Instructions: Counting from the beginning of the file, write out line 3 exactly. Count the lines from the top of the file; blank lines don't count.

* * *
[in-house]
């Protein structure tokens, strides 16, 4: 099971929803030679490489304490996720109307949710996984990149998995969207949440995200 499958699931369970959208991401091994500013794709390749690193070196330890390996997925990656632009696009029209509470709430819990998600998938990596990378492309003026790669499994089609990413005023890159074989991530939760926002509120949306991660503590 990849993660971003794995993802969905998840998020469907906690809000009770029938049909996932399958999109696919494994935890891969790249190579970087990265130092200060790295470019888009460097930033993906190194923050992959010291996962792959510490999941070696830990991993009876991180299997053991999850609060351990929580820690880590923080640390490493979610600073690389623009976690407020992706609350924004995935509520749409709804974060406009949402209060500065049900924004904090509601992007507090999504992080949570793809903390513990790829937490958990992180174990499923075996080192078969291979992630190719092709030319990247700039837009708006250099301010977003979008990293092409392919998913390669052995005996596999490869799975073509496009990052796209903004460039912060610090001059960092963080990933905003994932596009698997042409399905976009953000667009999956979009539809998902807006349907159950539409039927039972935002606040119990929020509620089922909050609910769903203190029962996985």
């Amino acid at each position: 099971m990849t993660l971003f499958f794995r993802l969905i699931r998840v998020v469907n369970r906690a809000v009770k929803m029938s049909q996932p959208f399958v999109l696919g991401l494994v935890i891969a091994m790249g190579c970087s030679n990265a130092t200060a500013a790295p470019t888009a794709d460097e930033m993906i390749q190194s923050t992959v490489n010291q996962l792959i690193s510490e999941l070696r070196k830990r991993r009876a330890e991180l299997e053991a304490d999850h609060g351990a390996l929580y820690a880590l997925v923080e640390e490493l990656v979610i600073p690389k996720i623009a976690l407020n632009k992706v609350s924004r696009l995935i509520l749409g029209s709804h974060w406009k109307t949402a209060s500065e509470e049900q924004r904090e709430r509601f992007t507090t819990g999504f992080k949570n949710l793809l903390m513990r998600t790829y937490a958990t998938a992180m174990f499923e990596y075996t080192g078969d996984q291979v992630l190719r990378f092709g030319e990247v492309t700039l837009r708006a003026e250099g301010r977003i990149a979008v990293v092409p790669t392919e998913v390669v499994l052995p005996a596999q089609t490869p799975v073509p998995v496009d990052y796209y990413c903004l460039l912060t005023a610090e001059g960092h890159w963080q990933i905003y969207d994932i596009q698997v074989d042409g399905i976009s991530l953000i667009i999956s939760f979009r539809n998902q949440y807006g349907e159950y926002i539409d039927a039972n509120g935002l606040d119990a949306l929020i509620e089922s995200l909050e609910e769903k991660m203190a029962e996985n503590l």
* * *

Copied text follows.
């Amino acid at each position: 099971m990849t993660l971003f499958f794995r993802l969905i699931r998840v998020v469907n369970r906690a809000v009770k929803m029938s049909q996932p959208f399958v999109l696919g991401l494994v935890i891969a091994m790249g190579c970087s030679n990265a130092t200060a500013a790295p470019t888009a794709d460097e930033m993906i390749q190194s923050t992959v490489n010291q996962l792959i690193s510490e999941l070696r070196k830990r991993r009876a330890e991180l299997e053991a304490d999850h609060g351990a390996l929580y820690a880590l997925v923080e640390e490493l990656v979610i600073p690389k996720i623009a976690l407020n632009k992706v609350s924004r696009l995935i509520l749409g029209s709804h974060w406009k109307t949402a209060s500065e509470e049900q924004r904090e709430r509601f992007t507090t819990g999504f992080k949570n949710l793809l903390m513990r998600t790829y937490a958990t998938a992180m174990f499923e990596y075996t080192g078969d996984q291979v992630l190719r990378f092709g030319e990247v492309t700039l837009r708006a003026e250099g301010r977003i990149a979008v990293v092409p790669t392919e998913v390669v499994l052995p005996a596999q089609t490869p799975v073509p998995v496009d990052y796209y990413c903004l460039l912060t005023a610090e001059g960092h890159w963080q990933i905003y969207d994932i596009q698997v074989d042409g399905i976009s991530l953000i667009i999956s939760f979009r539809n998902q949440y807006g349907e159950y926002i539409d039927a039972n509120g935002l606040d119990a949306l929020i509620e089922s995200l909050e609910e769903k991660m203190a029962e996985n503590l």